Why Railroads Are Surging


Investors showed renewed confidence in the railroad industry on Tuesday, sending the Dow Jones U.S. Railroads Indexsoaring up more than 150 basis points. Railroads outperformed even the unusually strong Dow Jones Industrial Average, which gained a none-too-shabby 95 basis points on industrial production figures that were better than expected.

The sector has been troubled over the past month after major Class I carrier Norfolk Southern (NYS: NSC) lowered its earnings outlook, with railroads losing between 5% and 10%. However, earnings reported by CSX (NYS: CSX) after the closing bell confirmed suspicions that this sell-off was overly pessimistic, and railroad stocks could be seeing a rally.

In mid-September, Norfolk Southern projected that its third quarter earnings would come in between $1.18 and $1.25 per share, blaming lower volumes for coal shipments, which historically provide nearly a third of revenue for both Norfolk Southern and CSX. This earnings figure was 24%-“28% below consensus analyst estimates of $1.68 per share. Such a significant underperformance caused several major ratings firms to downgrade an entire slew of railroads, as observers assumed Norfolk Southern's problems were endemic to the industry.

Because Norfolk Southern and CSX share similar geographies, markets, and volume compositions, if Norfolk's estimates were representative of all railroads, CSX should have seen similar declines. Instead, CSX saw revenue decline only 2% on similarly weak coal volumes, virtually flat with analyst expectations of a 1.7% decline. Despite this slight loss, CSX's cost-cutting measures and successful share buyback program actually allowed the company to beat analyst expectations on earnings per share, delivering $0.44 compares to consensus estimates of $0.43.

"CSX continues to respond well to moderating economic conditions and challenges in our domestic coal business," said Michael J. Ward, CSX chairman, president, and chief executive officer. "The company is driving strong safety, customer service and productivity results while building its capabilities for the long term."

While shares of CSX closed at $21.63, a 0.8% gain, after-hours trading has pushed the stock up as high as $22, representing a 2% gain from its opening price. Norfolk Southern's shares were relatively still, up 0.2% in Tuesday's trading, but CSX's earnings put Norfolk Southern's gloomy outlook under a spotlight. How shares open on Wednesday should indicate whether investors believe Norfolk Southern was too pessimistic and trying to downplay expectations, or whether the company really is underperforming because of poor execution.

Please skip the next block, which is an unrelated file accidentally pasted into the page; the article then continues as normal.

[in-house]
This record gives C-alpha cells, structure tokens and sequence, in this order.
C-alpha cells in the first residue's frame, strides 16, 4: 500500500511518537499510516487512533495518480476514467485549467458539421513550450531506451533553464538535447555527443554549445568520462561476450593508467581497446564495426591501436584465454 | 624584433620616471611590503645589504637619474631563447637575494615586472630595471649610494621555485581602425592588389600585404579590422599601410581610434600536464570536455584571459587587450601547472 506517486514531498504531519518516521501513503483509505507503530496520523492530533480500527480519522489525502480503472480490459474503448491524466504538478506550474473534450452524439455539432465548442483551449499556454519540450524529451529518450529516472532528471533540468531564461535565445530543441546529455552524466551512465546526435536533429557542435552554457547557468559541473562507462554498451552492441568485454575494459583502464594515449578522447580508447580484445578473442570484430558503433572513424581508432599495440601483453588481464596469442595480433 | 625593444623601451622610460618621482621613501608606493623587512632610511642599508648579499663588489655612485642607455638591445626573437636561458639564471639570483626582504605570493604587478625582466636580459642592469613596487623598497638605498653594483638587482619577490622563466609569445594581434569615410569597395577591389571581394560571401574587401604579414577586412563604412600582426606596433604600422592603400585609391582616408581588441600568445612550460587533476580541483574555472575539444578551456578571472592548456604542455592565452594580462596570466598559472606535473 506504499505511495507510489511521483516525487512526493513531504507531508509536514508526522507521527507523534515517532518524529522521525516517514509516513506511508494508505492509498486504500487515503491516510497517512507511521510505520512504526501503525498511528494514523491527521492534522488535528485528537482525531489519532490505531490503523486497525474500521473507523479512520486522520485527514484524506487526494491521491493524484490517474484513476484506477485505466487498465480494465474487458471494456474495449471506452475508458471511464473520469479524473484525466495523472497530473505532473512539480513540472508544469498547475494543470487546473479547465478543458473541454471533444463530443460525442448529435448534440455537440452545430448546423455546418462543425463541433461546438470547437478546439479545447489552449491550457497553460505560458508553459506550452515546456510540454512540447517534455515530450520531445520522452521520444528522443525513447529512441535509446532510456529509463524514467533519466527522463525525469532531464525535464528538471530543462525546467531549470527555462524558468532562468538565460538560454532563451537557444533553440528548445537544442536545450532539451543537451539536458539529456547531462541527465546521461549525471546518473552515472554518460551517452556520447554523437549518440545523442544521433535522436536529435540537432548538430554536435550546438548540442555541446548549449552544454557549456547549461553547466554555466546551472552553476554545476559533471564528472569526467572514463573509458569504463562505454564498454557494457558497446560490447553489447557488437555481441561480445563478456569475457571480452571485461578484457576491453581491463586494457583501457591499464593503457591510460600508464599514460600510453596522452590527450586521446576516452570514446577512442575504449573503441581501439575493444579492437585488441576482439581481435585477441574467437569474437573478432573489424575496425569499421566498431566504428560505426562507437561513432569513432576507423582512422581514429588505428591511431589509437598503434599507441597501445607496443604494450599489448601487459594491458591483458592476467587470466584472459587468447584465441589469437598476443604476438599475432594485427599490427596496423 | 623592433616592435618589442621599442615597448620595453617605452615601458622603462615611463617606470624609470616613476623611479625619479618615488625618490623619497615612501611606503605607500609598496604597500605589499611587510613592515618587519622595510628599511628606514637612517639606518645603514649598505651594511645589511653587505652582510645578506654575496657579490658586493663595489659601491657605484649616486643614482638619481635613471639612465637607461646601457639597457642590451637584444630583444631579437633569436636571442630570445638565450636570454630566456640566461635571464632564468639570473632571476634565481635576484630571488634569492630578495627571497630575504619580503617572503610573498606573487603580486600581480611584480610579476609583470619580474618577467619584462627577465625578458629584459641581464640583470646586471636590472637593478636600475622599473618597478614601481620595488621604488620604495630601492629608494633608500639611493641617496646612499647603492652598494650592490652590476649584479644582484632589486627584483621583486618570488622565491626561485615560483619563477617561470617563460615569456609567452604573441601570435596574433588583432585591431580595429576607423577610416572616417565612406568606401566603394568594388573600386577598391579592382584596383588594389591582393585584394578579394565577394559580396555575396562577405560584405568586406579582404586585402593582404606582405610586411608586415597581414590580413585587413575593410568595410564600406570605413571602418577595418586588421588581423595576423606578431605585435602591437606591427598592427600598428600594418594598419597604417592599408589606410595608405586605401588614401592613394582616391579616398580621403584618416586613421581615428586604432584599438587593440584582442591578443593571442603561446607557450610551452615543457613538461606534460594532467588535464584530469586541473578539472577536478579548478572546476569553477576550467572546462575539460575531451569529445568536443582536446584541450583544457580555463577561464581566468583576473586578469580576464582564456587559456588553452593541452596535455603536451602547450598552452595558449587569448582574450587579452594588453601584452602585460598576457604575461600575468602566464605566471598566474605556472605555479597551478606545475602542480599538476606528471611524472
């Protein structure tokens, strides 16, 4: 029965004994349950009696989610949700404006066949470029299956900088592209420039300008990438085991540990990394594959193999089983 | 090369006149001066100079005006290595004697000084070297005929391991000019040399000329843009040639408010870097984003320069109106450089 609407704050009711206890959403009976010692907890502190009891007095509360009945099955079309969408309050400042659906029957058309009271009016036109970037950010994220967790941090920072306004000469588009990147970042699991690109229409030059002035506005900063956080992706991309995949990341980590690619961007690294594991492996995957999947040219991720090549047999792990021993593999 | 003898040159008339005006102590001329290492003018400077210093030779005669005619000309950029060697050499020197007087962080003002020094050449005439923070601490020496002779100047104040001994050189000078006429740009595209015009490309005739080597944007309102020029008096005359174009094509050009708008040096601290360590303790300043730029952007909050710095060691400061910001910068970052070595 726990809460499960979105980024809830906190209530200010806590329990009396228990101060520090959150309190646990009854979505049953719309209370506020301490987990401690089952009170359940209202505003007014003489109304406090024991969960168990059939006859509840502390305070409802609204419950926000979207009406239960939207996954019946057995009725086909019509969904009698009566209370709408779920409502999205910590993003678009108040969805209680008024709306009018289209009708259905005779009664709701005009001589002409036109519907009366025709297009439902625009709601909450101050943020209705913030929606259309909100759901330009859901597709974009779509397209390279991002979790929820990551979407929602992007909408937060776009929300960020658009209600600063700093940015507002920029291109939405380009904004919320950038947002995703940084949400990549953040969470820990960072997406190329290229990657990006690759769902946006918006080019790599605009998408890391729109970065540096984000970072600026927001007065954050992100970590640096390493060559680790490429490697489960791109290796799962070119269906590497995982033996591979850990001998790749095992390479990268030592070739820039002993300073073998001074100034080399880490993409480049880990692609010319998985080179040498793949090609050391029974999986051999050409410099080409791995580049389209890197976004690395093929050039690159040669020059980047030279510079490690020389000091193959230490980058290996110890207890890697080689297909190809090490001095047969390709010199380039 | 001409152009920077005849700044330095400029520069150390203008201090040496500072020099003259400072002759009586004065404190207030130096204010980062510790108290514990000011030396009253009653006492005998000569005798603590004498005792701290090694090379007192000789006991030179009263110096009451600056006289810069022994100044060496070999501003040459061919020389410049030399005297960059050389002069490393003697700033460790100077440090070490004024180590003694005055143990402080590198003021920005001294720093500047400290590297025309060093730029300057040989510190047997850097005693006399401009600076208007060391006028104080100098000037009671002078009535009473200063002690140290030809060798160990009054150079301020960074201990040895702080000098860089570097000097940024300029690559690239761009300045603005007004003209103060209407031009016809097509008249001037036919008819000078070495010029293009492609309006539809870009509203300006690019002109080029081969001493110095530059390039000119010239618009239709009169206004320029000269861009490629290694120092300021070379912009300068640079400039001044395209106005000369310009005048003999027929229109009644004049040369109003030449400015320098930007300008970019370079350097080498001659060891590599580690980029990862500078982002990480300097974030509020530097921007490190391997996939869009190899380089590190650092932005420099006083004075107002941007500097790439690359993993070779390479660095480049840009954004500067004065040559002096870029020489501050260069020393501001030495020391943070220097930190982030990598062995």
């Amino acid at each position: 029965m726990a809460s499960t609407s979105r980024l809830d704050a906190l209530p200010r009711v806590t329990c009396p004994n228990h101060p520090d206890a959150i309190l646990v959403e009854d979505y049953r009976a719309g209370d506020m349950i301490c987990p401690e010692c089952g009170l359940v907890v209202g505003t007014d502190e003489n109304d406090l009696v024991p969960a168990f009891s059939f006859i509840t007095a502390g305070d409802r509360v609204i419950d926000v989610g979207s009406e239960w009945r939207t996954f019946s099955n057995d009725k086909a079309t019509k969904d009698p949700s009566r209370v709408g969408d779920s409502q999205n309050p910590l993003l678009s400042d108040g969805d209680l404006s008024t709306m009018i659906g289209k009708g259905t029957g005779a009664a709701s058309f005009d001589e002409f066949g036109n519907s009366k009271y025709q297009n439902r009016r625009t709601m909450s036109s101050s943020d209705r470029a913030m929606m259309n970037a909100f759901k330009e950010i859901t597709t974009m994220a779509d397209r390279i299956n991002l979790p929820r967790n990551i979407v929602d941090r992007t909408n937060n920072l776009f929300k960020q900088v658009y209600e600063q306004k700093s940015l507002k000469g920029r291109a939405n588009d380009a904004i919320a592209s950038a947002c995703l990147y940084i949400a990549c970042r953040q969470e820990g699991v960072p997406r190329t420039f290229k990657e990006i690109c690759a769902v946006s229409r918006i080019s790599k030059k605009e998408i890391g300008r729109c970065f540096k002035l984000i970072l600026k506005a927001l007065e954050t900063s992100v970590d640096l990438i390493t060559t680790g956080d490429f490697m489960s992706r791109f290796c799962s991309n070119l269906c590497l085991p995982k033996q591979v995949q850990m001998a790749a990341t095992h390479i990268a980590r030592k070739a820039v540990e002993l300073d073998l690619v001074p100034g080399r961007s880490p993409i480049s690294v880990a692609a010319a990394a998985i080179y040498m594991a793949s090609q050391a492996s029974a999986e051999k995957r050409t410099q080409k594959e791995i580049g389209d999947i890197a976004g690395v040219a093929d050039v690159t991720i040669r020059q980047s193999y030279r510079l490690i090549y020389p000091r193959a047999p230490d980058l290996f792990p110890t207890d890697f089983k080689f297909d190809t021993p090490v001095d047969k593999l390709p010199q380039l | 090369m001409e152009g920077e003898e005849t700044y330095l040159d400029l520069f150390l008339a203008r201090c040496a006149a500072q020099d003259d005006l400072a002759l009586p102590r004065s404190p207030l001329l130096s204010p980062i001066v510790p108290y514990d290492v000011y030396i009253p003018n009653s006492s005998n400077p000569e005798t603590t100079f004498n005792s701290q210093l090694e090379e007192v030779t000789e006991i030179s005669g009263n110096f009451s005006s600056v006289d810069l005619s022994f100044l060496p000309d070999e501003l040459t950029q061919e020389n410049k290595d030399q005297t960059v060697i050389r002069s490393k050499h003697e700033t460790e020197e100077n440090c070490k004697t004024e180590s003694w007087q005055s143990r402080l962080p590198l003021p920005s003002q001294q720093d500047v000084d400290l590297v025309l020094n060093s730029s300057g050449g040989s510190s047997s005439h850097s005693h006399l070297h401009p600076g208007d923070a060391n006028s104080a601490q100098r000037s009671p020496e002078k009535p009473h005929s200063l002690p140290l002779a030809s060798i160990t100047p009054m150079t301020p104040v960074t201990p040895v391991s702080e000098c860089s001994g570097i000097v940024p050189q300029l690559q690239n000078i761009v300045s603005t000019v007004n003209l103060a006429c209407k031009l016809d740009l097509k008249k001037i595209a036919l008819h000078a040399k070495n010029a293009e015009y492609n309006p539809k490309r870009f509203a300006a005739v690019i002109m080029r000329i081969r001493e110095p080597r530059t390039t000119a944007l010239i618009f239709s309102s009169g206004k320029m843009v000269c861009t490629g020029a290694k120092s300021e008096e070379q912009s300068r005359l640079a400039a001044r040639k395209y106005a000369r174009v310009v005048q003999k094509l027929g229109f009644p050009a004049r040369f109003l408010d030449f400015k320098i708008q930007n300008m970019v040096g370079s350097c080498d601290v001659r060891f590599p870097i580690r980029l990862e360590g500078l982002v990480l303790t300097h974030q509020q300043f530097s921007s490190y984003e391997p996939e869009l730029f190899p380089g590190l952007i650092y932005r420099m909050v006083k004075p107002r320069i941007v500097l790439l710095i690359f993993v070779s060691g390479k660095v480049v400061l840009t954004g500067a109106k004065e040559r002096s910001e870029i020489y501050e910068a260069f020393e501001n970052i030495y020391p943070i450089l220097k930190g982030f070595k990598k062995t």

Leading the Dow Jones Railroad Index were carriers less reliant on coal. The best performer in the index was Providence & Worcester (NAS: PWX) . The New England-based railroad climbed more than 4%. Strong industrial output numbers may have boosted the small regional carrier as it relies more heavily on automobile and other manufactured goods than larger railroads.

Out of big Class I operators, the two best performers were the two railroads reporting earnings next:Â Kansas City Southern (NYS: KSU) and Union Pacific (NYS: UNP) , up 3.5% and 2%, respectively. With both railroads deriving more than a quarter of revenue from industrial products and automobiles, the day's strong manufacturing output numbers may have helped them. Investors will get to see how the two have actually performed when they report earnings Thursday. Good results could trigger (or sustain) a strong rally throughout the sector.

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The article Why Railroads Are Surging originally appeared on Fool.com.

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